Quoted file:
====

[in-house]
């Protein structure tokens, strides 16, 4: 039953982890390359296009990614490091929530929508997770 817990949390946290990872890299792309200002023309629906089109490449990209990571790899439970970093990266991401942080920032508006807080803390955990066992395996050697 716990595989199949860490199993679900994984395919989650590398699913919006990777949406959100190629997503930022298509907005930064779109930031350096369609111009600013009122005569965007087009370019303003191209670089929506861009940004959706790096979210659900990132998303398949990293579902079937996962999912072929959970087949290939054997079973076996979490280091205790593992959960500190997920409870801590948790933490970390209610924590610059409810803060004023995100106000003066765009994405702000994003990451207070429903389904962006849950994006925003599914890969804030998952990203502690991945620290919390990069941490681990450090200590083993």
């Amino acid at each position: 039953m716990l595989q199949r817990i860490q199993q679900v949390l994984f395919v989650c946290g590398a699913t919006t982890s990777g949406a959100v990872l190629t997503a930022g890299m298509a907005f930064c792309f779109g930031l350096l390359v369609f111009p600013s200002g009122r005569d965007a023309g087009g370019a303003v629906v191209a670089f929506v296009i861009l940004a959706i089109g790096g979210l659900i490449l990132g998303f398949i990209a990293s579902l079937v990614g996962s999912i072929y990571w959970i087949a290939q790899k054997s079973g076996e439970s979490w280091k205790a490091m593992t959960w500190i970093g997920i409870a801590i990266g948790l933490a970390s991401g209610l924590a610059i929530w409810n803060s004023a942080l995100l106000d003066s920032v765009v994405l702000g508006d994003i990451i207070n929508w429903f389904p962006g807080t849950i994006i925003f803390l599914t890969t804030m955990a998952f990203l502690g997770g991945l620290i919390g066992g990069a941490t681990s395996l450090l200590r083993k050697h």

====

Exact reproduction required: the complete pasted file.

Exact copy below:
[in-house]
């Protein structure tokens, strides 16, 4: 039953982890390359296009990614490091929530929508997770 817990949390946290990872890299792309200002023309629906089109490449990209990571790899439970970093990266991401942080920032508006807080803390955990066992395996050697 716990595989199949860490199993679900994984395919989650590398699913919006990777949406959100190629997503930022298509907005930064779109930031350096369609111009600013009122005569965007087009370019303003191209670089929506861009940004959706790096979210659900990132998303398949990293579902079937996962999912072929959970087949290939054997079973076996979490280091205790593992959960500190997920409870801590948790933490970390209610924590610059409810803060004023995100106000003066765009994405702000994003990451207070429903389904962006849950994006925003599914890969804030998952990203502690991945620290919390990069941490681990450090200590083993």
């Amino acid at each position: 039953m716990l595989q199949r817990i860490q199993q679900v949390l994984f395919v989650c946290g590398a699913t919006t982890s990777g949406a959100v990872l190629t997503a930022g890299m298509a907005f930064c792309f779109g930031l350096l390359v369609f111009p600013s200002g009122r005569d965007a023309g087009g370019a303003v629906v191209a670089f929506v296009i861009l940004a959706i089109g790096g979210l659900i490449l990132g998303f398949i990209a990293s579902l079937v990614g996962s999912i072929y990571w959970i087949a290939q790899k054997s079973g076996e439970s979490w280091k205790a490091m593992t959960w500190i970093g997920i409870a801590i990266g948790l933490a970390s991401g209610l924590a610059i929530w409810n803060s004023a942080l995100l106000d003066s920032v765009v994405l702000g508006d994003i990451i207070n929508w429903f389904p962006g807080t849950i994006i925003f803390l599914t890969t804030m955990a998952f990203l502690g997770g991945l620290i919390g066992g990069a941490t681990s395996l450090l200590r083993k050697h």